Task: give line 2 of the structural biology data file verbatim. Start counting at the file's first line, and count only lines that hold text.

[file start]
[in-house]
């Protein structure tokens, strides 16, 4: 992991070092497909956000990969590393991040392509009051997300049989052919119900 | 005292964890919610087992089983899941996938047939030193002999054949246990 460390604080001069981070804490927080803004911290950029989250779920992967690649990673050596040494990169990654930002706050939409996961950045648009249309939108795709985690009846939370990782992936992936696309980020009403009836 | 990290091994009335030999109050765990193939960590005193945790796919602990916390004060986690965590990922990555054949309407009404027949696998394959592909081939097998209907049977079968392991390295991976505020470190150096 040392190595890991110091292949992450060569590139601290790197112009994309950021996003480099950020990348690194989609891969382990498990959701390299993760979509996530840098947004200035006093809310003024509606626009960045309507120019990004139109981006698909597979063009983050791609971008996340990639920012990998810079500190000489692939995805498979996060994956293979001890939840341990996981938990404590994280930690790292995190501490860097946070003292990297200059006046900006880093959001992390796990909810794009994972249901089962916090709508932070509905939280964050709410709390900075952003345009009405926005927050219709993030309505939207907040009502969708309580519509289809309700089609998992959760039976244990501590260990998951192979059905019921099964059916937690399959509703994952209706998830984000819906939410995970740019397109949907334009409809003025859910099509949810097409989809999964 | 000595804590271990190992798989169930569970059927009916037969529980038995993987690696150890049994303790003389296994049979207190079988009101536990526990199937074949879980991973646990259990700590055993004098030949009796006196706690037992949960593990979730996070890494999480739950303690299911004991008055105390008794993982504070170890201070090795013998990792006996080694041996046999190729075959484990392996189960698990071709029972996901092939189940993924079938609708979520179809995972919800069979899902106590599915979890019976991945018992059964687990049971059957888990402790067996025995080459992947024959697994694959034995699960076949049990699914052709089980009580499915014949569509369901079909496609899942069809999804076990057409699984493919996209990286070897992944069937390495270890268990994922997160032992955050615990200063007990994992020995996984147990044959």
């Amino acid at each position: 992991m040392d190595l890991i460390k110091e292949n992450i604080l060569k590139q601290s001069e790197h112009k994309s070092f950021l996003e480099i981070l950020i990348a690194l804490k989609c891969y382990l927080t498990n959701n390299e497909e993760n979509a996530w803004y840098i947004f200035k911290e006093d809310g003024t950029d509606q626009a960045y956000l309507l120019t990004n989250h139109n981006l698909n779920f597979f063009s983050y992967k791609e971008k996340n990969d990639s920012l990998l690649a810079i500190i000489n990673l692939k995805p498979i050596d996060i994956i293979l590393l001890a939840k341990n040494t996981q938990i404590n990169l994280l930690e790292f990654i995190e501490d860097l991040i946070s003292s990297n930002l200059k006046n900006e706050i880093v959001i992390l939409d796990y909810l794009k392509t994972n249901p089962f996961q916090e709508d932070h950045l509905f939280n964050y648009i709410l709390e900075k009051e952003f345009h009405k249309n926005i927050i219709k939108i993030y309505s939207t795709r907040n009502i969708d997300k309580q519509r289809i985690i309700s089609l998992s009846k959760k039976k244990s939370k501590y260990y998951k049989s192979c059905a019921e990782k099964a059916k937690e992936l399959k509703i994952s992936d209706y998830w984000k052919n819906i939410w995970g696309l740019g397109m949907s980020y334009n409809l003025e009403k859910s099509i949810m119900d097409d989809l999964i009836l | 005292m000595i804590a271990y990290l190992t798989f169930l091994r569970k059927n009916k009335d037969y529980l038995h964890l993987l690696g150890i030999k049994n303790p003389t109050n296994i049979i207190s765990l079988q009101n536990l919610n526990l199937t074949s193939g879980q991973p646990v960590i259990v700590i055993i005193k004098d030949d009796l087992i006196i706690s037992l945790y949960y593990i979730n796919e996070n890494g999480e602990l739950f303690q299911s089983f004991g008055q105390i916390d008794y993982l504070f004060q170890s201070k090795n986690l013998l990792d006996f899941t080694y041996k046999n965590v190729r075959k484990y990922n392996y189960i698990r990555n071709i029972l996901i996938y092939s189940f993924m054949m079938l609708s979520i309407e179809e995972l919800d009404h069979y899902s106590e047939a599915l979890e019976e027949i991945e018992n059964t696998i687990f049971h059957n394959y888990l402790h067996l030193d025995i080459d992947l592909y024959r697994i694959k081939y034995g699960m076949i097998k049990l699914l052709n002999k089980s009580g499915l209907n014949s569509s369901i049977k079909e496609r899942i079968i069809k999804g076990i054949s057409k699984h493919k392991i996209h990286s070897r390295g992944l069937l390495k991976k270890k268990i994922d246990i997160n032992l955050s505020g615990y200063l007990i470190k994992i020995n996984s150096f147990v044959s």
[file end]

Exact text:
């Protein structure tokens, strides 16, 4: 992991070092497909956000990969590393991040392509009051997300049989052919119900 | 005292964890919610087992089983899941996938047939030193002999054949246990 460390604080001069981070804490927080803004911290950029989250779920992967690649990673050596040494990169990654930002706050939409996961950045648009249309939108795709985690009846939370990782992936992936696309980020009403009836 | 990290091994009335030999109050765990193939960590005193945790796919602990916390004060986690965590990922990555054949309407009404027949696998394959592909081939097998209907049977079968392991390295991976505020470190150096 040392190595890991110091292949992450060569590139601290790197112009994309950021996003480099950020990348690194989609891969382990498990959701390299993760979509996530840098947004200035006093809310003024509606626009960045309507120019990004139109981006698909597979063009983050791609971008996340990639920012990998810079500190000489692939995805498979996060994956293979001890939840341990996981938990404590994280930690790292995190501490860097946070003292990297200059006046900006880093959001992390796990909810794009994972249901089962916090709508932070509905939280964050709410709390900075952003345009009405926005927050219709993030309505939207907040009502969708309580519509289809309700089609998992959760039976244990501590260990998951192979059905019921099964059916937690399959509703994952209706998830984000819906939410995970740019397109949907334009409809003025859910099509949810097409989809999964 | 000595804590271990190992798989169930569970059927009916037969529980038995993987690696150890049994303790003389296994049979207190079988009101536990526990199937074949879980991973646990259990700590055993004098030949009796006196706690037992949960593990979730996070890494999480739950303690299911004991008055105390008794993982504070170890201070090795013998990792006996080694041996046999190729075959484990392996189960698990071709029972996901092939189940993924079938609708979520179809995972919800069979899902106590599915979890019976991945018992059964687990049971059957888990402790067996025995080459992947024959697994694959034995699960076949049990699914052709089980009580499915014949569509369901079909496609899942069809999804076990057409699984493919996209990286070897992944069937390495270890268990994922997160032992955050615990200063007990994992020995996984147990044959």